Make a Trip to DC for Fancy Radish, for Excellent Vegetables
I don’t often review a restaurant, but once in a while, a meal is so singular that it just blows me away. Such is the case with my dinner at Fancy Radish; a vedge restaurant, in Washington DC. It’s the latest outpost of the talented Rich Landau and Kate Jacoby, the brilliant chefs behind Vedge restaurant in Philadelphia.
My dear friend, talented writer Ellen Kanner made the reservation, as she is in the know about all things vegan. We were in DC for the Reducetarian Summit, so we seized a chance to sample a multi-course plant-based meal from the chefs who are raising the bar and creating a whole new approach to vegetable cookery. I hope you’ll accept my attempts at phone photography, as I drank a glass of funky natural orange wine, talked, and attempted to capture a delightful meal in a dark room.
Ellen and I have both interviewed the chefs and read their cookbooks, Vedge and V Street , so our expectations were high. The menu is arranged in three categories: Urban Picnic, Farm Board, and Wood and Fire. Urban Picnic features cold food, including the Pastrami Spiced Carrots pictured above, and the Smoked Chiogga Beets, below.
What sets the food of Landau and Jacoby apart from other restaurants is the intense attention to detail, and multiple processes applied to vegetables to heighten, concentrate, and complement their natural flavors and textures. Using processes usually applied to animal foods, they do things like make a pastrami spice cured carrot, a multi-step, several day long process, then slice it paper thin and present it like charcuterie. It comes out infused with spice and salt, sweet as a carrot, but with depth and umami, and a texture that gives you just a bit of chewiness. The schmear of white bean and sauerkraut complements it with creamy, tangy elements, and piling the whole affair on a pumpernickel toast point with smoked mustard creates a bite as nuanced and satisfying as the Deli food it mimics in shape and form.
Our second course, the Smoked Chiogga Beets, was presented in a tower with a slice of beet on top, and was quickly destroyed with our probing forks. Smoke is the umami-boosting secret of the plant-based chef, and we were glad to see that it was not being used heavy-handedly. A hint of smoke in the beets and tofu didn’t overwhelm the dish, just added nuance. Tender, diced beets, crunchy bits of cucumber and silky avocado made a sweet and tangy base for a smoked tofu salad, and the crunchy microgreens capped it with hints of bitterness and crunch.
When the restaurant shares a name with a dish, you know it’s a signature, so of course we tried the Fancy Radish. As you can see, it looks like a pair of scallops, with seared edges, sitting in a pool of sauce. In pursuit of maximum flavor and texture, the simple radish had been browned and slow simmered in flavorful veg stock, to make a tender scallop, with a mild radish kick and plenty of savory and sweet notes. The creamy avocado sauce had enough tang to wake the palate in between bites, and a little smoke and peppery shiso leaf played it up.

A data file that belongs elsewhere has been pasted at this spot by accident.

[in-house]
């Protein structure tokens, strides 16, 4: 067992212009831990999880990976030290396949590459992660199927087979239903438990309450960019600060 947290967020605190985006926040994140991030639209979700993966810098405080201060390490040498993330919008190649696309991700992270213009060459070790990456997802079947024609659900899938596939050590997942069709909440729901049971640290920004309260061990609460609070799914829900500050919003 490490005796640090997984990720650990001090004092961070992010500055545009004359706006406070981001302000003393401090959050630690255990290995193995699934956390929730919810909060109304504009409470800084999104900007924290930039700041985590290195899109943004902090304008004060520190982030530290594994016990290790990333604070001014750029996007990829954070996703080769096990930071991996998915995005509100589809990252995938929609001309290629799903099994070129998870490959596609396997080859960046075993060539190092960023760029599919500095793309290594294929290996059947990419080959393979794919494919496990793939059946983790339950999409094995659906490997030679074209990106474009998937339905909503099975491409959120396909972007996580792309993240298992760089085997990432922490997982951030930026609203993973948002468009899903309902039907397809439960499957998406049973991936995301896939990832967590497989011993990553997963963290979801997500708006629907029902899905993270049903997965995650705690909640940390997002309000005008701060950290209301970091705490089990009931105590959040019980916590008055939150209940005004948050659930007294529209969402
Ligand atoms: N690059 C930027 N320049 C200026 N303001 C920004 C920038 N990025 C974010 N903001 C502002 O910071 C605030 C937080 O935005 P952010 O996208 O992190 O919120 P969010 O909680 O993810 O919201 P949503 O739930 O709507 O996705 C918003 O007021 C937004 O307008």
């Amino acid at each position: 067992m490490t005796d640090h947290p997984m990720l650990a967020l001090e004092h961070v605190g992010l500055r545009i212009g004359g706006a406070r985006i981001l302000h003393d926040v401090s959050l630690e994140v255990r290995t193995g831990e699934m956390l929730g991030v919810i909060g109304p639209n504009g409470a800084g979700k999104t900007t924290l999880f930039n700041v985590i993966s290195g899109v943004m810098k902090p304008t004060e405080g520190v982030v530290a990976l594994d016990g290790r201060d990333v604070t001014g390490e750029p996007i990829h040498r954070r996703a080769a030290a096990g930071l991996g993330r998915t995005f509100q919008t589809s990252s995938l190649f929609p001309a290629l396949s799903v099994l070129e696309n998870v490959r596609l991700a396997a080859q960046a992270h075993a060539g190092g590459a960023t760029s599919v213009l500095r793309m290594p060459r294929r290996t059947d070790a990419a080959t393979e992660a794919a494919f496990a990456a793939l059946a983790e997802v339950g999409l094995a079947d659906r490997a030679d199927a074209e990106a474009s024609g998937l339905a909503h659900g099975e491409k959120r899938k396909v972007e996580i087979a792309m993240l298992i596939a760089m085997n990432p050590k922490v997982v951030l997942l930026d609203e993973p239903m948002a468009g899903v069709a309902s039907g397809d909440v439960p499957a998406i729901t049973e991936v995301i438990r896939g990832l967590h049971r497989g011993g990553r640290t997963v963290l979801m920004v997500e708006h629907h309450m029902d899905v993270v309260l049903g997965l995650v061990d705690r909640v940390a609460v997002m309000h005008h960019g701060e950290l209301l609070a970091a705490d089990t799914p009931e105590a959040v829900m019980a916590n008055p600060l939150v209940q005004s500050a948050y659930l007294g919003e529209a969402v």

A plant-based meal isn’t complete without the meaty, umami-boosting mushroom dish, and this one didn’t disappoint. In the photo, it looks like a bowl of sauteed mushrooms, but somehow, it was one of the best dishes of the night. Thinly sliced, seared mushrooms in a broth, with a few slices of tomato and basil seems so simple, but it was intense. I’m betting that the broth is a multi-step affair, slowly simmered, strained, reduced, and emulsified with an industrial blender. It was just too good.
I suppose this Tofu, from the Wood and Fire section of the menu, is the main course. These dishes have more richness and weight, and this one had a satisfying infusion of good olive oil. After all the sensory fireworks of the other dishes, it needed to have a strong flavor game, and it did not disappoint. The slab of tofu was dense and chewy, with plenty of texture. It was painted with a thick layer of spicy, citrusy chermoula sauce, that enlivened the weighty tofu. A smear of olive puree coated the plate, and tiny cubes of tender, lightly smoky eggplant and tangy carrots perched at the other side. Each bite awakened a different part of my palate, readying me for more.
We also had the sour cherry turnovers with sumac rose glaze and halvah buttercream. If you thought that eating plant-based meant losing out on pastry, you were so wrong. The sweet and tangy cherries are a favorite of mine, and they were perfect in the crisp, fried pies. Elegant, rose and sumac scents accompanied each bite, and the creamy, sesame cream on the plate was a revelation.
Our bellies full, Ellen and I agreed, this was destination dining, possibly the best vegan meal we had had in a restaurant ever, or at least within recent memory. Landau and Jacoby are elevating plant-based cuisine to new levels of inventiveness and sophistication. By systematically applying techniques and processes once used only for meat, they are adding complexity and intensity to vegetables, and showing us all what plants can become when they are given the attention that we have historically only given to animal foods.
The service was great, the wine list, all natural and intriguing, and the setting was tasteful and un-distracting. No loud music or reverberating voices to take away from the dining experience.
So, if you are in DC, or Philadelphia, make a reservation, you will be glad you did. Bravo to the chefs!